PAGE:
LucidTalk consistently show support for Irish unity running at 40 to 45 per cent. A similar figure came from a poll in 2018 by Lord Ashcroft. The Ashcroft organisation refused to say who had actually conducted the poll in Northern Ireland.

Other polls produce figures of 29 per cent (Liverpool University), 21 per cent and 32 per cent (Ipsos-Mori). All of these polls show support for remaining in the UK at close to or over 50 per cent. Excluding don’t-knows, support for remaining in the UK is often higher at 70 per cent (LIFT) or 65 per cent (Liverpool).

Sinn Fein’s case that UK approaches on Covid were killing Irish people in contrast to a superior approach in the Republic received little support from the government or medical officials in the South.

Sinn Fein quickly backed off, preferring a line of a responsible party backing all measures to combat the virus, although an English academic, the retired Queens University sociology professor Mike Tomlinson, pursued the idea that deaths were lower in the South. In fact, both North and South had much lower deaths than GB and the issue has largely disappeared.

With these issues fading and polls not showing any consistent support for Irish unity and certainly not immediately, nationalists and fellow-travellers have fallen back on demographic trends.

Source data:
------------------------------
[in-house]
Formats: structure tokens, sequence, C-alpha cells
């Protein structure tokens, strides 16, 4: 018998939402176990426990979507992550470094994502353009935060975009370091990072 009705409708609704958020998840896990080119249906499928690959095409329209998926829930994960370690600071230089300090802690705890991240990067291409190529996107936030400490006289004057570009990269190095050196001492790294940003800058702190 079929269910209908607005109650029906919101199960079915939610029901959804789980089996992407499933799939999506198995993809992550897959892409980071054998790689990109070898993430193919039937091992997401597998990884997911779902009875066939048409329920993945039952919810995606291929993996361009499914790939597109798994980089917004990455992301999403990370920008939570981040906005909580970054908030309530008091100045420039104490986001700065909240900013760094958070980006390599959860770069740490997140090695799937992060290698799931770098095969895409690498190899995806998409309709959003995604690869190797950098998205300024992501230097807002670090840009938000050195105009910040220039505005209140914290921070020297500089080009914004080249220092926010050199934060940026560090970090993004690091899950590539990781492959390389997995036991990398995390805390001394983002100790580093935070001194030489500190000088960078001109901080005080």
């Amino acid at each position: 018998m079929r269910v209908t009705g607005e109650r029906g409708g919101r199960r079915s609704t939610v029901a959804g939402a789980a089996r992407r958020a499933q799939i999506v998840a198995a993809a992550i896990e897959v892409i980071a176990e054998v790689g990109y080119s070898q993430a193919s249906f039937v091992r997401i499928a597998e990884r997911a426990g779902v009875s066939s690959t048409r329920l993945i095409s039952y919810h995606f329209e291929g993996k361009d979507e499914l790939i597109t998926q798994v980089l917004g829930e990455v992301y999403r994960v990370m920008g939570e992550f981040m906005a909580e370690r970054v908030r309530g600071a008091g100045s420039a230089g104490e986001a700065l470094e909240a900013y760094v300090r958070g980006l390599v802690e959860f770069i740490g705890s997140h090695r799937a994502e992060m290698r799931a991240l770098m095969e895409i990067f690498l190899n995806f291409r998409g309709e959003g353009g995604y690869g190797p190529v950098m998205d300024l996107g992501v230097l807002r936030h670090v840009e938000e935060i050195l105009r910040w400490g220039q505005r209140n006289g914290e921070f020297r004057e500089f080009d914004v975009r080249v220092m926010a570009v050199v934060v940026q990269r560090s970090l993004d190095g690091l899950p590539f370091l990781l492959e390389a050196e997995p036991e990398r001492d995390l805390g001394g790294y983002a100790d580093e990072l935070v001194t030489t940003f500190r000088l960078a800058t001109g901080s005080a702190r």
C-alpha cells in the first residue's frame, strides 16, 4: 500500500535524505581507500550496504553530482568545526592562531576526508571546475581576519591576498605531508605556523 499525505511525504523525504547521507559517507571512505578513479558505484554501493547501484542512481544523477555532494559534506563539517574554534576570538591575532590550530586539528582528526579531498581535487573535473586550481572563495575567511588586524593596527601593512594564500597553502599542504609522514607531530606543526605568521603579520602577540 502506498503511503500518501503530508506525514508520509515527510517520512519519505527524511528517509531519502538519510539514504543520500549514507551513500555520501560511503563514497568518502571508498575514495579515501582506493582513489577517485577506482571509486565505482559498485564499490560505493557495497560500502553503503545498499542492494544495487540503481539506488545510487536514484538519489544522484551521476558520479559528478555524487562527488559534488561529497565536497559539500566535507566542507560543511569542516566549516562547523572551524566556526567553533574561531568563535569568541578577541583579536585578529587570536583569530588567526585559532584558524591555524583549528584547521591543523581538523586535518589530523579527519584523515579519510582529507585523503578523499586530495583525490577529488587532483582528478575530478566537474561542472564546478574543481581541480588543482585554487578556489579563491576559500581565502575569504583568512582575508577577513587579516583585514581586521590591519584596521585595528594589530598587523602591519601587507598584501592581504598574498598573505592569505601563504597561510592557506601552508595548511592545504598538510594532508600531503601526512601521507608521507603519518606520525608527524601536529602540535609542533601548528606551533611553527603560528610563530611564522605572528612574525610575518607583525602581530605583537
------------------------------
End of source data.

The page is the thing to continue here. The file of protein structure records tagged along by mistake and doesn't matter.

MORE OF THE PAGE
Although Catholics, who provide almost all of Northern Ireland’s nationalists, are a growing population, their chances of achieving a majority are much lower than generally claimed. The 2011 census showed that the percentage of the population who described themselves as Catholic had peaked among those born almost two decades ago and has subsequently slowly declined.

Among those who were teenagers in 2011, 46 per cent said they were Catholics, but among the under-fours in 2011, the figure was lower at 44 per cent. If this falling trend continues, there will never be a Catholic majority. Since Catholic birth rates are now close to those of Protestants, it seems likely the trend will indeed continue.